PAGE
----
My 7-year-old said "shum" for "thumb" for a really, really long time. My now-5-year-old called it a "fum." I don't know why I loved these mispronunciations so much, but I did. SHUM. FUM. It was weirdly sad when they stopped -- I almost wanted to encourage them to go back to their slushy babytalk versions.

I was thinking about verbal kid-isms recently when my youngest expressed his frustration with a U.S. map jigsaw puzzle. The pieces didn't fit together very well, and he got mad about halfway through when he bumped it and all the states slid apart, earthquake-style. "I don't even like Nopelahoma!" he said, storming off.

NOPELAHOMA.

Sadly, my kids are flying past the biffed-word stage -- who approved this "growing up" business? Where can I file a complaint? -- but I have fond memories of some of my very favorite mispronunciations.

First, there was "fire truck." I don't know if all kids go through a period of slurring "fire" and "truck" together so it sounds like a very bad word, but both my boys did as toddlers. We probably shouldn't have encouraged them as much as we did. ("Say 'fire truck,' honey! HAHAHAHAHAHAHAA. Let's get Grandma on the phone!")

Then, the mythical animals. I remember a hippoblotamus. A buffalope. Elemphant. Crockerdile. Woofs (wolves). Wooster (rooster). And totles, pronounced exactly like the "I Like Turtles" kid:

Body parts were interesting for a while, since they all ended in "ee" sounds. There was, of course, the aforementioned shum/fum, but also beebees for breasts. ("Why you gots dose beebees, Mommy?") My youngest called his elbow an elbee for a while. My now-7-year-old referred to his little toe as a "wee wee wee" -- as in, wee wee wee, all the way home.

An elevator was an elebator. Library was liberry (and actually, it still is). Envelope was embelope, balloons were bawoons, and for a very long time the thing I typed on for work was a picuter. Picuter! COULD YOU DIE. Man, I'm so going to miss these kid-isms when they're all gone.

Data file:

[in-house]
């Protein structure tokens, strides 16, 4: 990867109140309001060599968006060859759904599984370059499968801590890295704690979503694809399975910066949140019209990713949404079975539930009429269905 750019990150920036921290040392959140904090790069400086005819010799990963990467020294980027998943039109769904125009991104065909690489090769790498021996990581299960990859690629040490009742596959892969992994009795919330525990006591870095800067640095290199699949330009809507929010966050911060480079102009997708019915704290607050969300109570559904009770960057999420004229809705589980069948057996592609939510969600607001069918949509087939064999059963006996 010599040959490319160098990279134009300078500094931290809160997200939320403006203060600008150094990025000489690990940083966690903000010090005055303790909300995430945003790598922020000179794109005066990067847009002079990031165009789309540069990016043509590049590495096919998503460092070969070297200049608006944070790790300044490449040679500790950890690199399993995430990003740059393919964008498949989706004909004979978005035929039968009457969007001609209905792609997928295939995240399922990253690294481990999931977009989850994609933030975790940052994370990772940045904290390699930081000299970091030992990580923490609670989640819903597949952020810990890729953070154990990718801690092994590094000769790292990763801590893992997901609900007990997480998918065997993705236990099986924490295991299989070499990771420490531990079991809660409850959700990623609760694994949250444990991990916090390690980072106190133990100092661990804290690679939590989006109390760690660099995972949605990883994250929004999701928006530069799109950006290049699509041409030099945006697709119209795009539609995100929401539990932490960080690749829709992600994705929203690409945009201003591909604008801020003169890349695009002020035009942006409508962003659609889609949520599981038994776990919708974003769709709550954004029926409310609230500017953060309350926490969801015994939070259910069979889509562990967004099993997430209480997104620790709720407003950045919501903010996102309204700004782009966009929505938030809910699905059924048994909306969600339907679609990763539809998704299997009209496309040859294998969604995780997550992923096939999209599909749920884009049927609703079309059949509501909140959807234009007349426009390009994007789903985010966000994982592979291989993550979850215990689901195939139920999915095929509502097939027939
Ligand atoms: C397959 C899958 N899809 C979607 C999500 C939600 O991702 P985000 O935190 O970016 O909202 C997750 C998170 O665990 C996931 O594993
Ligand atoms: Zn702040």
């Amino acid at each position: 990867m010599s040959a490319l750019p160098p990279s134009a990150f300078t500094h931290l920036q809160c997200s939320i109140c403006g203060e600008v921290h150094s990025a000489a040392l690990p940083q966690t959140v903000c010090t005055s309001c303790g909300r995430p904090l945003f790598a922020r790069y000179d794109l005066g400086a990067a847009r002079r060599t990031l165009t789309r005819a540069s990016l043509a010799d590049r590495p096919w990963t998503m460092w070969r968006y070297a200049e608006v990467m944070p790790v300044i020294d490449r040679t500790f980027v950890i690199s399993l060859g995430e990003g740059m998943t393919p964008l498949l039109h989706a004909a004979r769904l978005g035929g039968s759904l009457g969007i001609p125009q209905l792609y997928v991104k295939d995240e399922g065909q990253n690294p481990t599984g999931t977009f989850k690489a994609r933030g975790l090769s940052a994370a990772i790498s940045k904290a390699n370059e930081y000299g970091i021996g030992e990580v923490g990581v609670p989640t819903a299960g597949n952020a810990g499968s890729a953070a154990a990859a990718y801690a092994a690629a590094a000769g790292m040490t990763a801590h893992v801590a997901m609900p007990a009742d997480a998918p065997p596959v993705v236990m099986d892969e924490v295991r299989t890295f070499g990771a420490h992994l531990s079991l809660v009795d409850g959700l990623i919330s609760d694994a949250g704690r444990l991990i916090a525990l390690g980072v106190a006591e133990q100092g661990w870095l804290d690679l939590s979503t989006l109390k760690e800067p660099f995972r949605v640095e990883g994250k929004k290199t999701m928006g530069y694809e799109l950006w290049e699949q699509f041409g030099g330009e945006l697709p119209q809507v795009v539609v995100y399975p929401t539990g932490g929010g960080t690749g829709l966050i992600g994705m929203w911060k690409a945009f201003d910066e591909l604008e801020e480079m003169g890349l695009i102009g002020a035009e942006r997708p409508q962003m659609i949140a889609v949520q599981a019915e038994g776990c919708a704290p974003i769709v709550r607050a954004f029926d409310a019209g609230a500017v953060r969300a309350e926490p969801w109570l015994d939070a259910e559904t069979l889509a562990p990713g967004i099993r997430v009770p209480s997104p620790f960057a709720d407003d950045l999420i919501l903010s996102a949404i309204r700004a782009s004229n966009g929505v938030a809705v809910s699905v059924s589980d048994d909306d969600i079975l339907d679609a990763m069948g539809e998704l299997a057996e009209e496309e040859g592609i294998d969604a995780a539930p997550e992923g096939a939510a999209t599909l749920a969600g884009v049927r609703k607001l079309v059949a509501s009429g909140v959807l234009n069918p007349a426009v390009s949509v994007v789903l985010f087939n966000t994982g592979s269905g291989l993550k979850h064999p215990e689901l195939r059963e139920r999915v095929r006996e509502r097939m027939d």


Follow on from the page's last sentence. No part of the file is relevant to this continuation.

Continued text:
I asked my Twitter pals to share some of their own kids' funniest/cutest mispronunciations, and here are some of the fantastic examples:

Lorelai says “feetball” instead of “football”. I die every time. -- Erin

"Private seat" for privacy. As in, "I'm going potty. Can I get a little private seat?" -- Celinda

My son thinks "movie theaters" are "movie see-you-laters." I've yet to correct him. -- Valerie

My son used to say "momotamus" for hippopotamus. My husband adopted it as his band name. -- Robyn

My youngest is 6 and we still say we are having pant-cakes for breakfast. -- Snoopymom

My 5-year-old calls breakfast "breptist" and only recently realized that goggles aren't "googles". I blame my oldest for ruining that one. -- Nonsoccermom

Grocery cart = grocery carpet. Adele = Madell. We've corrected him many times but secretly still glad he says them. -- Jessie

My 6-year-old tells me that things are "ridick-lee-ous." She also calls her favorite candy "Reese's penis butter cups." -- Cindy

Cait calls mozzarella "monsterella". And I will cut anyone who corrects her. -- Caly

Habidopter (my now-10-year-old) and helihopter (4-year-old). We were sad when those went away. -- Chelle

Cutest: daughter's "sundle" for snuggle. Funniest: son couldn't pronounce frog and therefore called Kermit a "silly fuck." -- Juliloquy

Current fave: parentheses are "the C's", eg, "I wrote my name & then put my room number in the C's." Makes more sense, actually. -- Scott

When Rowan was about 1.5-year-old, he called sandwiches "sumbitches." Man, I wish that one stuck. -- Jen

Gobbles. "I need my gobbles to see under water!" -- Crystal

My favorites are "Lightning the Queen" instead of Lightning McQueen. And of course, lollypops are "rollypops." -- Courtney

My 4-year-old mispronounced the name of his classroom assistant spectacularly the other day. Poor Mr. Cant. -- Amy

My 2-year-old daughter said thank you as 'F you' clear as a bell. Hand her a French fry? F-ck you! -- J Anne

The girl uses "nake-nake" for naked. May she never stop. We recently stayed in an RV which the boy insisted on calling the "Harvey." -- Cherie

My 4-year-old pronounces pistachios "mustachioes" and we've started calling him Mr. Mustachio because we're loving parents. -- Marcoda

What are some of the pronunciation goofs you remember your own kids doing? Do you miss the days of creative wordplay?


Image via Linda Sharps